Some parents in California are reportedly considering hosting “measles parties” — social gatherings where unvaccinated children can come into contact with infected kids — to build up their children’s natural resistance to the infectious disease.
Julie Schiffman, who has chosen not to vaccinate her two children, told KQED’s California Report that she was recently approached by a friend who invited her to a measles party. The friend offered to arrange a play date with a child who currently has measles. Schiffman turned her down.
“I would want that to be something they decide on their own, when they’re older and are more capable of assessing the risks and dangers,” she said. “When they’re teenagers, I’d say, ‘okay, you have a choice, you can get vaccinated or you can get the measles, what would you rather?’”
Before the development of the chicken pox vaccine, this particular “natural infection” tactic used to be popular among parents who wanted to give their children the virus while they were still young and the infection would be less severe. Now, despite the fact that there’s a vaccine available to prevent that disease, the practice has persisted among some parents who are skeptical about following the government’s recommended immunization schedule.
The rise of social media has made it easier than ever before for parents to plan so-called “pox parties.” The Facebook group Let’s Have a Chickenpox Party, for instance, helps anti-vaccine parents connect with each other and publicize their pox-related events. In 2011, some adults even started mailing infected lollipops across state lines, something that violates federal law.
The idea has been floated for other diseases, too. When a serious strain of influenza colloquially known as “swine flu” started spreading in 2009, some people started suggesting holding swine flu parties for their kids. The idea was that surviving a milder strain of the virus earlier in the season would protect children from a deadlier strain that could emerge later.
Health experts are strongly opposed to intentionally infecting kids with diseases. “I think it’s totally nuts,” Dr. Anne Moscona, a flu specialist at Cornell University, told the New York Times back when reporters started asking her about swine flu parties. “This is like the Middle Ages, when people deliberately infected themselves with smallpox. It’s vigilante vaccination — you know, taking immunity into your own hands.”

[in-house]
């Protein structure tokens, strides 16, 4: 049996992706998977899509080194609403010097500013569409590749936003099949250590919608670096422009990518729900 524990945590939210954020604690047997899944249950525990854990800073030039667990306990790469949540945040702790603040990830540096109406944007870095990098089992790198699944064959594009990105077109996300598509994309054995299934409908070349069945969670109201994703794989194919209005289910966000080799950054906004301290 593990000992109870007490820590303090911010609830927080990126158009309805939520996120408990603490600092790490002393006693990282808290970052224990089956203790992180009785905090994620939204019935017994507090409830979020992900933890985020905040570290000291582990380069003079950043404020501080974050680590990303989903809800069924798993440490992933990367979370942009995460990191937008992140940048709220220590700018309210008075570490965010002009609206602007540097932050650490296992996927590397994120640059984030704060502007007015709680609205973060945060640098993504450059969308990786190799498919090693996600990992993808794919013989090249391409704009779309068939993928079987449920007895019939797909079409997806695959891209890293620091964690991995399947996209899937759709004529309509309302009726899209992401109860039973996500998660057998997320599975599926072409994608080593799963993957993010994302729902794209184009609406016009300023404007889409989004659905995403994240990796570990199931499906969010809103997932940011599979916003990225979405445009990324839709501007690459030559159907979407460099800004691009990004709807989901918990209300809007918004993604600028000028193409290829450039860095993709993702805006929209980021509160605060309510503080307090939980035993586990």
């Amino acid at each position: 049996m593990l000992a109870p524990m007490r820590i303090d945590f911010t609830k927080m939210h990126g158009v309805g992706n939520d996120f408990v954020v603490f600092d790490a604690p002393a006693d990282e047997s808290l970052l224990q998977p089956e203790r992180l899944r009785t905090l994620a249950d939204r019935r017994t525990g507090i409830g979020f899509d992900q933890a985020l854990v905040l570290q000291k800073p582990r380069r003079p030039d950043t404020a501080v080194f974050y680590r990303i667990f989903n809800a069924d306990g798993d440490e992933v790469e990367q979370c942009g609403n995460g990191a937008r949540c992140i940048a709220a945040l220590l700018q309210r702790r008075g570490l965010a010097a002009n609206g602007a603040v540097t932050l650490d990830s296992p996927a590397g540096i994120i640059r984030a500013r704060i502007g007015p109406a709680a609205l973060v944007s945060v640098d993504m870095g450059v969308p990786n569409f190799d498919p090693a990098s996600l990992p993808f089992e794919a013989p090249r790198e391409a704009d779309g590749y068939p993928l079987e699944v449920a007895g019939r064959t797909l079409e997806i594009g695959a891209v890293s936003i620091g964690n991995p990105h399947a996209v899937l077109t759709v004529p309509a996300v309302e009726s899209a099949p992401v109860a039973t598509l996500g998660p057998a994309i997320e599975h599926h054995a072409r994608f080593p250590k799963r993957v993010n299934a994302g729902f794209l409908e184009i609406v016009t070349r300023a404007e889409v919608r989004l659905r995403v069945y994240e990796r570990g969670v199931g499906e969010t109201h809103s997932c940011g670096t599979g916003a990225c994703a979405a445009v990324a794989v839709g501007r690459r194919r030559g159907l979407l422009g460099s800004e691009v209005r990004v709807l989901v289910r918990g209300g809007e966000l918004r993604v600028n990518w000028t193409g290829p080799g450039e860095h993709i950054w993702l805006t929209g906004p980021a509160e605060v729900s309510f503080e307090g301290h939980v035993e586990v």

Now that we’ve developed safe and effective vaccines to protect kids, doctors say it’s unnecessary to expose them to diseases in this way. After all, the whole point of vaccination is to build up kids’ immunity in a controlled and less medically risky way.
Public health officials in California are warning parents against participating in measles parties, particularly since the disease is among the most contagious in the world. In a recent email, the California Department of Public Health said that such a practice “unnecessarily places the exposed children at potentially grave risk and could contribute to further spread of the outbreak.”
Indeed, the practice can backfire. As Forbes reports, there were some cases in the early 1900s that involved parents intentionally infecting their kids with measles and losing all of them to the disease, which can be particularly dangerous in young children. Although many modern parents don’t think of measles as a serious threat, it remains one of the leading causes of death among young children around the world, largely in countries where kids don’t have access to the vaccine.
The number of measles cases linked to an unvaccinated woman who visited Disneyland last month has recently topped 100. The rapid spread of the disease has affected some children who are physically unable to get immunized. Five babies too young to get their shots recently contracted measles at a daycare in Chicago. One child was diagnosed with measles after attending a daycare in Santa Monica, forcing the parents of 14 other infants to quarantine their kids.